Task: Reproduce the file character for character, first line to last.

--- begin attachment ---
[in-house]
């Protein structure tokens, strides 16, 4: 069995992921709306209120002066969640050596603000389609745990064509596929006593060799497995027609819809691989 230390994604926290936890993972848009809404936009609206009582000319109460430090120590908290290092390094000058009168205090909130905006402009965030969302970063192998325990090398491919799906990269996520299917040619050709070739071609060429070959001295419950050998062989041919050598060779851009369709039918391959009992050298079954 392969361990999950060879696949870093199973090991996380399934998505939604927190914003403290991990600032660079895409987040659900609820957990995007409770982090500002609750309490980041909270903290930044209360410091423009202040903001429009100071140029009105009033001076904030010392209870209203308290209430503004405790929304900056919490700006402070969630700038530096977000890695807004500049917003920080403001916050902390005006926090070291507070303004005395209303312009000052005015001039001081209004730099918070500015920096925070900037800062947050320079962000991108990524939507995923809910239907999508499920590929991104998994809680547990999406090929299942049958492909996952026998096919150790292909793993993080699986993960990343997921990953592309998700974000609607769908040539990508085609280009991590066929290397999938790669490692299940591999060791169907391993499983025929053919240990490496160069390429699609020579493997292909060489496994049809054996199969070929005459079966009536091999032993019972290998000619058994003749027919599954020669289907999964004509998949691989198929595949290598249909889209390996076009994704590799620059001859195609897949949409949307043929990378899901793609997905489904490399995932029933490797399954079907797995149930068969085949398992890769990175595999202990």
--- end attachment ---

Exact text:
[in-house]
């Protein structure tokens, strides 16, 4: 069995992921709306209120002066969640050596603000389609745990064509596929006593060799497995027609819809691989 230390994604926290936890993972848009809404936009609206009582000319109460430090120590908290290092390094000058009168205090909130905006402009965030969302970063192998325990090398491919799906990269996520299917040619050709070739071609060429070959001295419950050998062989041919050598060779851009369709039918391959009992050298079954 392969361990999950060879696949870093199973090991996380399934998505939604927190914003403290991990600032660079895409987040659900609820957990995007409770982090500002609750309490980041909270903290930044209360410091423009202040903001429009100071140029009105009033001076904030010392209870209203308290209430503004405790929304900056919490700006402070969630700038530096977000890695807004500049917003920080403001916050902390005006926090070291507070303004005395209303312009000052005015001039001081209004730099918070500015920096925070900037800062947050320079962000991108990524939507995923809910239907999508499920590929991104998994809680547990999406090929299942049958492909996952026998096919150790292909793993993080699986993960990343997921990953592309998700974000609607769908040539990508085609280009991590066929290397999938790669490692299940591999060791169907391993499983025929053919240990490496160069390429699609020579493997292909060489496994049809054996199969070929005459079966009536091999032993019972290998000619058994003749027919599954020669289907999964004509998949691989198929595949290598249909889209390996076009994704590799620059001859195609897949949409949307043929990378899901793609997905489904490399995932029933490797399954079907797995149930068969085949398992890769990175595999202990």